Re: parse an environment file

Discussion in 'Python' started by Chris Angelico, Oct 1, 2012.

  1. On Tue, Oct 2, 2012 at 12:37 AM, Jason Friedman <> wrote:
    >> Is there a reason to use that format, rather than using Python
    >> notation? I've at times made config files that simply get imported.
    >> Instead of a dictionary, you'd have a module object:
    >>
    >>
    >> # config.py
    >> VAR1='foo'
    >> VAR2='bar'
    >> VAR3=VAR1+VAR2
    >>

    > There is a reason: /path/to/export_file exists for Bash scripts, too,
    > and I do not think I could get Bash to read config.py in the format
    > stated above. I want to maintain only one file.


    (Responding on-list and hoping it was merely oversight that had that
    email come to me personally)

    Ah, fair enough. Well, since you're using the full range of bash
    functionality, the only viable way to parse it is with bash itself.
    I'd recommend going with the version you have above:

    > * * * * * . /path/to/export_file && /path/to/script.py


    Under what circumstances is this not an option? That'd be the next
    thing to consider.

    Alternatively, you may want to consider making your own config file
    format. If you consciously restrict yourself to a severe subset of
    bash functionality, you could easily parse it in Python - for
    instance, always look for "export %s=%s" with simple strings for the
    variable name and value.

    ChrisA
    Chris Angelico, Oct 1, 2012
    #1
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  2. On Monday, October 1, 2012 10:42:02 PM UTC+8, Chris Angelico wrote:
    > On Tue, Oct 2, 2012 at 12:37 AM, Jason Friedman <> wrote:
    >
    > >> Is there a reason to use that format, rather than using Python

    >
    > >> notation? I've at times made config files that simply get imported.

    >
    > >> Instead of a dictionary, you'd have a module object:

    >
    > >>

    >
    > >>

    >
    > >> # config.py

    >
    > >> VAR1='foo'

    >
    > >> VAR2='bar'

    >
    > >> VAR3=VAR1+VAR2

    >
    > >>

    >
    > > There is a reason: /path/to/export_file exists for Bash scripts, too,

    >
    > > and I do not think I could get Bash to read config.py in the format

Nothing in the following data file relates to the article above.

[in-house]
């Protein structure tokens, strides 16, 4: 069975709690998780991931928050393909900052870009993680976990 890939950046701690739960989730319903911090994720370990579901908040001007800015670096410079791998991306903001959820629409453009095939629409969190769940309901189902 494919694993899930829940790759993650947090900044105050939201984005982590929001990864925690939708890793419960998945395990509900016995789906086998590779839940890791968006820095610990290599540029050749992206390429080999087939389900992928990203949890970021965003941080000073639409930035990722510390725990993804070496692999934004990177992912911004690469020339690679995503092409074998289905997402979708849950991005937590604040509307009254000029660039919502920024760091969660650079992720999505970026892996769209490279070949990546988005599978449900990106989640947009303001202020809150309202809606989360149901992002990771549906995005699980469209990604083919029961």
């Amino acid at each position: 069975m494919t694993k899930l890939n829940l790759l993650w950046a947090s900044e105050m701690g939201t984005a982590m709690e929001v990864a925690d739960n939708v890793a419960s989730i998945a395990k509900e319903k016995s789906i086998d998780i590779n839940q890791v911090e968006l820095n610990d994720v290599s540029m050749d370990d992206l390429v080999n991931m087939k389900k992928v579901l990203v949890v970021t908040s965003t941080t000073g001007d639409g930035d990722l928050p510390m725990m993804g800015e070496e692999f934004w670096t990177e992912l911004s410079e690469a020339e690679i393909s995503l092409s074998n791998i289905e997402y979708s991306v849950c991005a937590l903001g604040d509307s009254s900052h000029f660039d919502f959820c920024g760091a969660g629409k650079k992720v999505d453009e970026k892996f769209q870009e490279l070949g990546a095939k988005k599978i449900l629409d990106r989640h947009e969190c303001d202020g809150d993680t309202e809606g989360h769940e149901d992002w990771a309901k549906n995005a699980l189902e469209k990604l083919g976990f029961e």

>
    > > stated above. I want to maintain only one file.

    >
    >
    >
    > (Responding on-list and hoping it was merely oversight that had that
    >
    > email come to me personally)
    >
    >
    >
    > Ah, fair enough. Well, since you're using the full range of bash
    >
    > functionality, the only viable way to parse it is with bash itself.
    >
    > I'd recommend going with the version you have above:
    >
    >
    >
    > > * * * * * . /path/to/export_file && /path/to/script.py

    >
    >
    >
    > Under what circumstances is this not an option? That'd be the next
    >
    > thing to consider.
    >
    >
    >
    > Alternatively, you may want to consider making your own config file
    >
    > format. If you consciously restrict yourself to a severe subset of
    >
    > bash functionality, you could easily parse it in Python - for
    >
    > instance, always look for "export %s=%s" with simple strings for the
    >
    > variable name and value.
    >
    >
    >
    > ChrisA


    I think one can ues some decorators to wrap OS or platform
    dependent functions.

    I am sure someone did that long time ago as the iron python
    wrapped dot-net.
    88888 Dihedral, Oct 1, 2012
    #2
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  3. On Monday, October 1, 2012 10:42:02 PM UTC+8, Chris Angelico wrote:
    > On Tue, Oct 2, 2012 at 12:37 AM, Jason Friedman <> wrote:
    >
    > >> Is there a reason to use that format, rather than using Python

    >
    > >> notation? I've at times made config files that simply get imported.

    >
    > >> Instead of a dictionary, you'd have a module object:

    >
    > >>

    >
    > >>

    >
    > >> # config.py

    >
    > >> VAR1='foo'

    >
    > >> VAR2='bar'

    >
    > >> VAR3=VAR1+VAR2

    >
    > >>

    >
    > > There is a reason: /path/to/export_file exists for Bash scripts, too,

    >
    > > and I do not think I could get Bash to read config.py in the format

    >
    > > stated above. I want to maintain only one file.

    >
    >
    >
    > (Responding on-list and hoping it was merely oversight that had that
    >
    > email come to me personally)
    >
    >
    >
    > Ah, fair enough. Well, since you're using the full range of bash
    >
    > functionality, the only viable way to parse it is with bash itself.
    >
    > I'd recommend going with the version you have above:
    >
    >
    >
    > > * * * * * . /path/to/export_file && /path/to/script.py

    >
    >
    >
    > Under what circumstances is this not an option? That'd be the next
    >
    > thing to consider.
    >
    >
    >
    > Alternatively, you may want to consider making your own config file
    >
    > format. If you consciously restrict yourself to a severe subset of
    >
    > bash functionality, you could easily parse it in Python - for
    >
    > instance, always look for "export %s=%s" with simple strings for the
    >
    > variable name and value.
    >
    >
    >
    > ChrisA


    I think one can ues some decorators to wrap OS or platform
    dependent functions.

    I am sure someone did that long time ago as the iron python
    wrapped dot-net.
    88888 Dihedral, Oct 1, 2012
    #3
    1. Advertising

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